By Sarah J.
I keep finding myself thinking: If my doctor gives me a few months to live, would I want to live them the way I have been? The answer of course is no. I’m sure I’m not the first cancer patient who thought about quitting their job, moving to a tropical island, and having a torrid affair with a cabana boy (or girl) after writing a memoir.
Yet here I am today, back to the same old grind as before cancer with only a few changes. Why? Reality. Medical and credit card bills prevent any job quitting or island hopping. Since cancer entered my life, and especially during my transition from cancer patient back to an average Jolene, I have struggled to find balance between the reality of my life and that feeling that I should be out living it my way. I call this “Life’s Too Short Syndrome”. Although I haven’t found a cure for this syndrome, I’ve discovered a few ways to make the reality of life easier to live with.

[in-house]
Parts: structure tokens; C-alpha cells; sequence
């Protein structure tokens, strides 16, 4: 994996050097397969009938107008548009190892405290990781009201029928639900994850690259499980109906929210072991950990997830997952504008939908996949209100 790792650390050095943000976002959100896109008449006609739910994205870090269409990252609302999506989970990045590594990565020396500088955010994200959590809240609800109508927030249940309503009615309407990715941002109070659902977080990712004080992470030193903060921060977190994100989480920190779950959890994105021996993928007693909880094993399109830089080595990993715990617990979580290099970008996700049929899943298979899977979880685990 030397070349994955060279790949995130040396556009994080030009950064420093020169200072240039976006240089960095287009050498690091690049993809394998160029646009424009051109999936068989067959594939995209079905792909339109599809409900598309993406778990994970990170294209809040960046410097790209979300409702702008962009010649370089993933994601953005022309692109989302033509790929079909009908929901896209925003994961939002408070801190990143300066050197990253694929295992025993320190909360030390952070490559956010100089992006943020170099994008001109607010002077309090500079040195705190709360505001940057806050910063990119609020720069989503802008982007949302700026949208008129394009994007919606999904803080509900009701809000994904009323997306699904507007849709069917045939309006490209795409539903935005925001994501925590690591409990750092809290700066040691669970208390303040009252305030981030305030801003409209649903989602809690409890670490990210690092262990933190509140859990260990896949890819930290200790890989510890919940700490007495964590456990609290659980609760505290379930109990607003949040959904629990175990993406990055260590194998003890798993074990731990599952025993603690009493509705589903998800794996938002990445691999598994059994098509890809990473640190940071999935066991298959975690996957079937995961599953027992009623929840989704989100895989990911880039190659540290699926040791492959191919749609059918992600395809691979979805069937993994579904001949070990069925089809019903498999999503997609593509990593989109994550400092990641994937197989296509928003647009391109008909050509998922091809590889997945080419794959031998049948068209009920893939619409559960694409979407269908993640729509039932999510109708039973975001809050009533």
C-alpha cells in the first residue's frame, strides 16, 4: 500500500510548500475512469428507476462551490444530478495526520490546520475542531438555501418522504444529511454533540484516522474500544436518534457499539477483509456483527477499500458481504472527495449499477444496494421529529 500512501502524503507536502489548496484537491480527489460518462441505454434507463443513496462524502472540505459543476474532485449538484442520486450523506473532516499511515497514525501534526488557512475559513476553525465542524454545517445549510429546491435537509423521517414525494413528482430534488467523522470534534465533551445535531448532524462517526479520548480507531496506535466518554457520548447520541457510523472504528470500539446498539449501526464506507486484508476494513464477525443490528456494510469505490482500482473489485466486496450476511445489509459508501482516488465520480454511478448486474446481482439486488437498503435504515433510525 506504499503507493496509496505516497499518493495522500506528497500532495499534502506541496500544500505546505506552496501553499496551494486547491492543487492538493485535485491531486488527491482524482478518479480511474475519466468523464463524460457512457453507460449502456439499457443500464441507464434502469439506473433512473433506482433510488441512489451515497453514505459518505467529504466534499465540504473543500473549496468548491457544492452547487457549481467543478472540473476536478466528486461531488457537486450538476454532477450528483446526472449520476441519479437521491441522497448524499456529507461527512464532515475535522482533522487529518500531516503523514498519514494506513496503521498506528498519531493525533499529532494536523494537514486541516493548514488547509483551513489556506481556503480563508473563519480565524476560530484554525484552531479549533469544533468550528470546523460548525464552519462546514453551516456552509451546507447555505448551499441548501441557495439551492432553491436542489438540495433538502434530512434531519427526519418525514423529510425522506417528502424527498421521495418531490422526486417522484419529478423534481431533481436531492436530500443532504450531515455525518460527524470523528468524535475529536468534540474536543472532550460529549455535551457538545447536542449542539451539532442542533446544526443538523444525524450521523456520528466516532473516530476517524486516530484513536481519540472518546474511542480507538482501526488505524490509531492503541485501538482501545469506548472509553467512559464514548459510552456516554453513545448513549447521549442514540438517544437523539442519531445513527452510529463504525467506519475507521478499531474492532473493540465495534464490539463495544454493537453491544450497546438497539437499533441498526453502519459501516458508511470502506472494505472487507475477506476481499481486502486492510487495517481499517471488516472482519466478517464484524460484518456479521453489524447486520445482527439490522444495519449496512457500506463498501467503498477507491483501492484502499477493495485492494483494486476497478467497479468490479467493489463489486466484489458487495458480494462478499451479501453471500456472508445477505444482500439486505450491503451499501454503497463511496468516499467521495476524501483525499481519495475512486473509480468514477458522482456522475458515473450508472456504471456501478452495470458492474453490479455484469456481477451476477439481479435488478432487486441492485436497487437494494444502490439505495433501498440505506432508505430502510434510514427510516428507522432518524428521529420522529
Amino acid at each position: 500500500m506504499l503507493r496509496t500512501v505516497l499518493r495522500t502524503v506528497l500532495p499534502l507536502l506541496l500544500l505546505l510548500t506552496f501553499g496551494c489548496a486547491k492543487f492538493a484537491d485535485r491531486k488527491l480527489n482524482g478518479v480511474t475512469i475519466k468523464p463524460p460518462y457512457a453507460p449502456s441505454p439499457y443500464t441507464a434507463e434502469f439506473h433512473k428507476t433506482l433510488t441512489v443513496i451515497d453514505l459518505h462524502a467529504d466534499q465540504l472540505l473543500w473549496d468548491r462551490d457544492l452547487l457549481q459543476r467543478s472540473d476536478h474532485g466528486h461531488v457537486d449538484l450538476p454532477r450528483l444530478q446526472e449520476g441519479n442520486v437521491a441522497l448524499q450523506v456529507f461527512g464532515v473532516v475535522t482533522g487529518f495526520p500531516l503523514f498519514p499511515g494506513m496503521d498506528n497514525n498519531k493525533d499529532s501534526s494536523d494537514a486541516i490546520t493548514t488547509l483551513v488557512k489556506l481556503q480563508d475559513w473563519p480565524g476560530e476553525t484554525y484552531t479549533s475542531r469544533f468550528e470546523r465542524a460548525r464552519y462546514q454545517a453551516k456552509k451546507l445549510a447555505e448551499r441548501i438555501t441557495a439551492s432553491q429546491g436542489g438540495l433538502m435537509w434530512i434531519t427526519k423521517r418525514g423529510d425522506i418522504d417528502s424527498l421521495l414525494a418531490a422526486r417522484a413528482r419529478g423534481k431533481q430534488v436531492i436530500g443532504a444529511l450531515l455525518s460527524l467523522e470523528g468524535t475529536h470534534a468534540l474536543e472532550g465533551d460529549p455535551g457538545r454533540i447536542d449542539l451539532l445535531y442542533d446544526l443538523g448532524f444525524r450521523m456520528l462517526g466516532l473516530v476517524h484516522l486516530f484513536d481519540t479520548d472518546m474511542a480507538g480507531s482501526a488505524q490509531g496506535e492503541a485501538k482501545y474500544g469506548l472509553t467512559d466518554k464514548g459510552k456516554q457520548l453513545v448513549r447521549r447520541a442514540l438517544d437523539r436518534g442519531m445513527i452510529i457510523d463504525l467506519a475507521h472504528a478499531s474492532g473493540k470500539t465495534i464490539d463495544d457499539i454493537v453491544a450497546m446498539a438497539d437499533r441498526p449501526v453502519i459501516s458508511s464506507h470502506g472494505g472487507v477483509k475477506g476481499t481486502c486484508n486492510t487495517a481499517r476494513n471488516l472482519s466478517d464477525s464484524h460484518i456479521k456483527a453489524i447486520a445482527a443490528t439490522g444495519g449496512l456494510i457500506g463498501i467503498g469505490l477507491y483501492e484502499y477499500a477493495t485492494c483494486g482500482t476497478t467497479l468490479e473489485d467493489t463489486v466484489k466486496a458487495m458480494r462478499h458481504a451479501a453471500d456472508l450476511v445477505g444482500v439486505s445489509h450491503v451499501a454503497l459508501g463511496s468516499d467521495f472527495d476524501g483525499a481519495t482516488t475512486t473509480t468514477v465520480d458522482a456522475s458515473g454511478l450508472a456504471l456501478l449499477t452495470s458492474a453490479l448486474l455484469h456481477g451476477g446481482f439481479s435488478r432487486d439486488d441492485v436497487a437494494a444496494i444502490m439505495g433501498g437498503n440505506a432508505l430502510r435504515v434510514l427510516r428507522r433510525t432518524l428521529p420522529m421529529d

1. I created a bucket list. Seeing what I really wanted to do took away from that overwhelming feeling of there being so much I hadn’t done. In May I crossed taking a motorcycle class off the list, and I’m always checking craigslist for a cheap piano.
2. I set manageable goals for myself. I can’t quit my job, but I went back to school so that I’ll be able to get a job doing something I enjoy. I can’t afford a trip to Alaska or a tattoo sleeve, but I’ve opened a secret savings account just for me.
3. I try to tell the people in my life how I feel about them. (As much as I can without being creepy.) I feel better knowing that I told them how I feel when we part ways…just in case.
4. I let more things go than I used to. Work drama and office politics used to drive me crazy, but now I try to ask myself if the situation falls into the ‘my problem’ pile or the ‘not my problem’ pile. When the kids are making a mess, I try to see the beauty in their play instead of thinking about what the house looks like.
Still, there are times I find myself going back to that original question. Maybe there isn’t an answer. Maybe I’m just supposed to do the best I can no matter how short life is.
How do you find a balance between the feeling that life is too short and reality? Do you think younger cancer patients experience this conundrum differently than older patients?